2. Experience depreciation– Appreciation is a benefit of being a homeowner when you plan on keeping the home for the long-term. However, selling it when the value is down, means that you might have to bail for less than the original purchase price and lose money. You should never buy a home unless you’re certain you’ll stay there for at least 4 to 5 years – and even then you can lose money on your home when you sell.

3. Make a down payment– A lender will offer you a mortgage only if you make a substantial upfront down payment. You might qualify for a down payment that ranges from 5% to 20% depending on the lender’s guidelines, the type of loan, and your credit score. Additionally, there are more closing costs—such as having to prepay a certain amount of homeowner’s insurance and inspection fees–that you have to shell out at the closing table. Renters only have to come up with a maximum of a month or two of rent plus a security deposit.

4. Credit needed – Having a mortgage can help you build your credit—but you’ll never get a mortgage if you have poor credit! Another problem is that having a credit score that’s average or below average means you’ll pay a higher interest rate than if you have excellent credit.

5. Wait to sell – When you’re ready to put your home on the market due to a great long-distance job opportunity, a divorce, unfriendly neighbors, or to move closer to family, you can’t make a buyer appear overnight. Real estate is an illiquid investment, which means it takes time to convert to cash. Depending on your home and the local market, it could take months or years to sell your home.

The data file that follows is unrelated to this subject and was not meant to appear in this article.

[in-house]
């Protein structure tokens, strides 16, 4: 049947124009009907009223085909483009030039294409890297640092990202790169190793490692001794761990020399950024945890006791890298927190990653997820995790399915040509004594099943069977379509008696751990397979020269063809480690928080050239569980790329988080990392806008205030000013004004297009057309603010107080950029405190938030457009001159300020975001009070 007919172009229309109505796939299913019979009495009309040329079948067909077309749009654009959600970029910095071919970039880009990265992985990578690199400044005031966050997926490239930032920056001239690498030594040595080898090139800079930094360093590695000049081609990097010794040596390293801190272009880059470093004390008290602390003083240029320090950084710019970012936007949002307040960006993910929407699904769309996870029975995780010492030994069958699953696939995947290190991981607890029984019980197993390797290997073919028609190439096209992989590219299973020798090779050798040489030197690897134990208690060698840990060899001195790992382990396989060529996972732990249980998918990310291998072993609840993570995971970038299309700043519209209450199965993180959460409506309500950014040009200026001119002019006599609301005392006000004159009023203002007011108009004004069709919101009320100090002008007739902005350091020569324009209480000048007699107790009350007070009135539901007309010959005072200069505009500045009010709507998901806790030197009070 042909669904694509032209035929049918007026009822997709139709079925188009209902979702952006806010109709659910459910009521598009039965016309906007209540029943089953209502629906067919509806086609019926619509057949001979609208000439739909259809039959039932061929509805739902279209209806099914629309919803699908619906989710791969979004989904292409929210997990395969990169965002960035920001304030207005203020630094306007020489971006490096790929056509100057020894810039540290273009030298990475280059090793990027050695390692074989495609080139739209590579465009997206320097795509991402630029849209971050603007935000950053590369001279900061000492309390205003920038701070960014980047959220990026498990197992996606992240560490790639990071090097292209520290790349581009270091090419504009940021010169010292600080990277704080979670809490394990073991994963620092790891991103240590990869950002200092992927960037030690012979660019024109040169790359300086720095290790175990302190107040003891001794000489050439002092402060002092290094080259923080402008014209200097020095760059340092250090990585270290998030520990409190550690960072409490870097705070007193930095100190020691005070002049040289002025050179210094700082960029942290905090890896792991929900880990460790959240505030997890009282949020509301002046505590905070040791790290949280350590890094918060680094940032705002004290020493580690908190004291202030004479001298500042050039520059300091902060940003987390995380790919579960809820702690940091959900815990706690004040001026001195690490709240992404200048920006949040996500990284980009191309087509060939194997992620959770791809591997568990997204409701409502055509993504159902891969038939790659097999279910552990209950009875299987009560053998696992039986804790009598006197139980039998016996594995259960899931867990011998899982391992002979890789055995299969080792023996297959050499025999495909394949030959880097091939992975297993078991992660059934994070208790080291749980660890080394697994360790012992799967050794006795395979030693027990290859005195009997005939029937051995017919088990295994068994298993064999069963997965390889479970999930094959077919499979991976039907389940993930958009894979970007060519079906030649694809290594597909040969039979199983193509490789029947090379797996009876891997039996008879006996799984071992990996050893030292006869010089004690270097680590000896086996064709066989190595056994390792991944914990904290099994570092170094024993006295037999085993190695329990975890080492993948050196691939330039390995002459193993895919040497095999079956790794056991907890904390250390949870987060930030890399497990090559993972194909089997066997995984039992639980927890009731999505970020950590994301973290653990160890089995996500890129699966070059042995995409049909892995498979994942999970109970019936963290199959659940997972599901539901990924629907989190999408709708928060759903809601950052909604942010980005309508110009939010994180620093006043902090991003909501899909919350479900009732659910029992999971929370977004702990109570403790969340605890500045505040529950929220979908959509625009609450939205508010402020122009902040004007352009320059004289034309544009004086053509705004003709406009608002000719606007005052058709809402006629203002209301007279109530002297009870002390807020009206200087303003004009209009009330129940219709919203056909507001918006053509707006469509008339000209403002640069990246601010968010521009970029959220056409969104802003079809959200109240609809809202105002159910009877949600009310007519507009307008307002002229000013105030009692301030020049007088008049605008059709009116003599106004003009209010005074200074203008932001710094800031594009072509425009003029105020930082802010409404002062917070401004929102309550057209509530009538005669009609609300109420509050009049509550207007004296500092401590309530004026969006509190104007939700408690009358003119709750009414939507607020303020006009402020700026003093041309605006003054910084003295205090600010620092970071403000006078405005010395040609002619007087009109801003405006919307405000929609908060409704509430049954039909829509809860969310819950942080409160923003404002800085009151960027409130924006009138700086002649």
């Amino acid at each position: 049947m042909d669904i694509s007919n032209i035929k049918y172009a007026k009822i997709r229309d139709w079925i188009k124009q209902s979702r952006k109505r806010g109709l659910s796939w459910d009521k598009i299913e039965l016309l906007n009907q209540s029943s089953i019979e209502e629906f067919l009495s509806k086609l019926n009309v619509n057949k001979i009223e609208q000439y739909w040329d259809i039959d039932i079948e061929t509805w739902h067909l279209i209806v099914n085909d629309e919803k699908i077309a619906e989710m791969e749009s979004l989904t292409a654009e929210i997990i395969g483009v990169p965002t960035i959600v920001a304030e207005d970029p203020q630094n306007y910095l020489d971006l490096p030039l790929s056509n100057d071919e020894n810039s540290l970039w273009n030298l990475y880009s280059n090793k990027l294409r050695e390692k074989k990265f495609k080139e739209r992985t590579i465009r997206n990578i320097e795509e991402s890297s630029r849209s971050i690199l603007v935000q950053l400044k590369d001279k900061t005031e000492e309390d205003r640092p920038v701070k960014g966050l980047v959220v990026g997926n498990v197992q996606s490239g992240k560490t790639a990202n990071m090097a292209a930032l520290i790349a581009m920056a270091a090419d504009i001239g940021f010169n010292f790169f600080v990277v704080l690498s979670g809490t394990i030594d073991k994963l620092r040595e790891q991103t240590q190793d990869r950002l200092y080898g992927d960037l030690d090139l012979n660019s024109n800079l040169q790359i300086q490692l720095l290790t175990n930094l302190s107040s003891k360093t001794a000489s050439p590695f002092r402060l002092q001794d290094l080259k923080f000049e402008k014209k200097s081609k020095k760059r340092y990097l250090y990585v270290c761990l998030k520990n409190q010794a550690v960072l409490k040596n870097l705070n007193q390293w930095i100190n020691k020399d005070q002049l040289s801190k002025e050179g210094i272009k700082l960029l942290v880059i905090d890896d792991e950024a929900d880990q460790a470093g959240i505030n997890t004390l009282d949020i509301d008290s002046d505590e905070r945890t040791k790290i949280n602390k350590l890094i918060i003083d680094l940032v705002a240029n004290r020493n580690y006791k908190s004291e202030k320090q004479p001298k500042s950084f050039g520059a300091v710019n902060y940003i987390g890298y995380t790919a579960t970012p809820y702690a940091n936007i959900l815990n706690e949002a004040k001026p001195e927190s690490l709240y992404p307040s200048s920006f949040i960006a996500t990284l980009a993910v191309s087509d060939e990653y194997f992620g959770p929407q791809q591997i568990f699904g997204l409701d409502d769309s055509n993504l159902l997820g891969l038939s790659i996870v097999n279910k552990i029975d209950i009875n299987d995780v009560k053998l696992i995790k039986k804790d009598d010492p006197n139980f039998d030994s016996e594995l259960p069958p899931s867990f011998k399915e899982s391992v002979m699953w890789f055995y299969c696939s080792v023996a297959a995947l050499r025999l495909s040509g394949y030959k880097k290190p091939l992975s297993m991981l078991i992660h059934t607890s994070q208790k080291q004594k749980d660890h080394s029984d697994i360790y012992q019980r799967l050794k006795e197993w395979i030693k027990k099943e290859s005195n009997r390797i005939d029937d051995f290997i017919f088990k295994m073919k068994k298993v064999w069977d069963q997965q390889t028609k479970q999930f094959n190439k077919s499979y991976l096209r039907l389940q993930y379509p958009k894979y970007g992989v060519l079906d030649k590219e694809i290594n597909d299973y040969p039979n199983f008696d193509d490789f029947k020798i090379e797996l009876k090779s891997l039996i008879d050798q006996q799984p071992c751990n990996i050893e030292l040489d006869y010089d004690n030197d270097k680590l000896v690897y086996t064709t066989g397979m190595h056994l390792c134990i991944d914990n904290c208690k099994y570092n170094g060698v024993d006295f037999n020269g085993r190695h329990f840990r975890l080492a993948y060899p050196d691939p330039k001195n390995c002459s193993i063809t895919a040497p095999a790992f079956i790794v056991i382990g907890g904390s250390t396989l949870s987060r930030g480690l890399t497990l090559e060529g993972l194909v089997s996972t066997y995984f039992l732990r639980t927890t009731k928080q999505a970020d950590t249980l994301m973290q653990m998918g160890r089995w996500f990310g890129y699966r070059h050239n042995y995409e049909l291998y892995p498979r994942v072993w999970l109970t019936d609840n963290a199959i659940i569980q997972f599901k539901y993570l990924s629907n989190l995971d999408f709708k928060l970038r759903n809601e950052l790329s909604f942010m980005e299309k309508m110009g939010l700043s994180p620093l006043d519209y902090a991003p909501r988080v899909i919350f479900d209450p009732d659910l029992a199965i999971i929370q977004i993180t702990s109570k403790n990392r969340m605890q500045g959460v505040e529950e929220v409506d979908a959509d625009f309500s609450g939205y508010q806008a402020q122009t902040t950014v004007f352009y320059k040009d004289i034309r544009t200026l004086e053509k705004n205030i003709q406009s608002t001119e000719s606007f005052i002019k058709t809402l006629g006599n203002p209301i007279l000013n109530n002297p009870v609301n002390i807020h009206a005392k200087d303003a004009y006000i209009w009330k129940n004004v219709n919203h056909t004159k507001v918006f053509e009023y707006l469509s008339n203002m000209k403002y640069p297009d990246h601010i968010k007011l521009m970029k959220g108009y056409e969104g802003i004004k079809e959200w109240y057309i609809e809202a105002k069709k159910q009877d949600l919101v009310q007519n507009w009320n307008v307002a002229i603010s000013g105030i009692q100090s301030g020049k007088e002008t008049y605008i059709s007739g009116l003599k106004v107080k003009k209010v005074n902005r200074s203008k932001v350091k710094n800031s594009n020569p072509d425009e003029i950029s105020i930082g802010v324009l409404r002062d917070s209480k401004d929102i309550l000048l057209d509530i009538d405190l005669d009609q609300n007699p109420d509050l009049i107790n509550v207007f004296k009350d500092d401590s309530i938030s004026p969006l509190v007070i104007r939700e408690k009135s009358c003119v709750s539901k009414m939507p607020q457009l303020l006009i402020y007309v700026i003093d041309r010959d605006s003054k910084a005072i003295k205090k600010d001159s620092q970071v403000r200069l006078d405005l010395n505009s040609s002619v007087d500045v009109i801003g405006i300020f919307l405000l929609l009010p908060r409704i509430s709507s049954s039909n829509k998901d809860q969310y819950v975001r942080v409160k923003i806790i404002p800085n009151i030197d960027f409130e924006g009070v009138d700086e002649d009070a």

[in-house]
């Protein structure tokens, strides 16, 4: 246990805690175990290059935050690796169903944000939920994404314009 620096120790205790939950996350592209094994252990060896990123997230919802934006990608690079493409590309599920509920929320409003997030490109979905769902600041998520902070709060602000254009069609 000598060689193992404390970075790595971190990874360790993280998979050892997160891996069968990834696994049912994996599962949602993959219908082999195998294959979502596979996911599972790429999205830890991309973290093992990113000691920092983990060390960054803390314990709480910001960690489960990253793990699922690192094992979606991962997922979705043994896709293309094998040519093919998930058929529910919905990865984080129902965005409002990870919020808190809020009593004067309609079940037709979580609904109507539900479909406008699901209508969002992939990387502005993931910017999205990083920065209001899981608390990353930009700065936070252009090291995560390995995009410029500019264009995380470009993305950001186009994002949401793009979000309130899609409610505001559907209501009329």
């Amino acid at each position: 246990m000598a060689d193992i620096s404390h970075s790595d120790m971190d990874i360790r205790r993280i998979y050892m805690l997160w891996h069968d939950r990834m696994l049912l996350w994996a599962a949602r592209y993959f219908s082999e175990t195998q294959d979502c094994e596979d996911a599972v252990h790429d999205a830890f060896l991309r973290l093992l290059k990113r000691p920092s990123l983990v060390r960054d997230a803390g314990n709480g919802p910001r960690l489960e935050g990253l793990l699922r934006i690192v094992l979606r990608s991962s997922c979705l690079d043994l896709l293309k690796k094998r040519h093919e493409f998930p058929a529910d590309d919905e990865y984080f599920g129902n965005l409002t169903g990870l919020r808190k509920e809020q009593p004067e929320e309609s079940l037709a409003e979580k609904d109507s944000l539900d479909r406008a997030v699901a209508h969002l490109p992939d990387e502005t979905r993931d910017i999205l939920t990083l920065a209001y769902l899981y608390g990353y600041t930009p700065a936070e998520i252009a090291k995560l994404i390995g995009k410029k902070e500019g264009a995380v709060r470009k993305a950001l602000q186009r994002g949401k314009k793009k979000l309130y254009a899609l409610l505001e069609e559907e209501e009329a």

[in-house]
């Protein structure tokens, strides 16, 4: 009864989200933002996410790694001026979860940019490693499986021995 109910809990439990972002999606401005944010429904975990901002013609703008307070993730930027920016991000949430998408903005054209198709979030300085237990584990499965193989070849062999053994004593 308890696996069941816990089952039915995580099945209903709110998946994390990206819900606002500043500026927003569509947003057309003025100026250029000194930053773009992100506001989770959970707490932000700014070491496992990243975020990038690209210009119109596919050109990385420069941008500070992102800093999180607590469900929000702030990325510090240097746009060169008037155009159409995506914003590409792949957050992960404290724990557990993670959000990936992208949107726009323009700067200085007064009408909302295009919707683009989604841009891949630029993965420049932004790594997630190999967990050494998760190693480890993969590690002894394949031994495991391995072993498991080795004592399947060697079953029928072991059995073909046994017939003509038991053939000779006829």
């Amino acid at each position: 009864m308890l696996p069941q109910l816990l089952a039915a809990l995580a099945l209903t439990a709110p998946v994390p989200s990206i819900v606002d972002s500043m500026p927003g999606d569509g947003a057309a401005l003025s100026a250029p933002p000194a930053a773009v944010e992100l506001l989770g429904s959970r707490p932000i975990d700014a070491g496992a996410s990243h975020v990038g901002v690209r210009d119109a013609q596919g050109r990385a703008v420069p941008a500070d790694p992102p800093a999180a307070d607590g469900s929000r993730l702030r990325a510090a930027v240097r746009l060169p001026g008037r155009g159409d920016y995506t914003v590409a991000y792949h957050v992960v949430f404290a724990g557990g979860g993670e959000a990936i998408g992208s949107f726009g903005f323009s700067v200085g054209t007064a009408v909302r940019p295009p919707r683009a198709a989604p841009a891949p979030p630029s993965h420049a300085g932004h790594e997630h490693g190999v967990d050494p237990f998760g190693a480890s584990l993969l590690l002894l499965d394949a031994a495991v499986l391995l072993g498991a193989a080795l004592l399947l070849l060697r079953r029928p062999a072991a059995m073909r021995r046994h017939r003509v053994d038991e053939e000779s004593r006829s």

6. Have foreclosure risk – If you lose your job or business income and are unable to make timely mortgage payments, you risk losing your home through a foreclosure. A foreclosure is more damaging to your credit than being evicted from a rental property for not paying rent.

Should You Buy a House?

When you consider the pros and cons of owning a home, you can see that there are lifestyle and financial considerations. If you’re only thinking about whether buying a house or condo will be a good investment, remember this:

To cover all the costs of buying and selling a property—such as legal fees, recording fees, real estate commissions, title insurance, and an appraisal—you need some amount of appreciation to break even. To achieve appreciation on residential real estate in most U.S. markets, you have to own it at least 4 or 5 years. So be sure you plan to stay in your new home for the long term before you pull the trigger on a great deal.


Published or updated September 19, 2011.
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{ 2 comments… read them below or add one }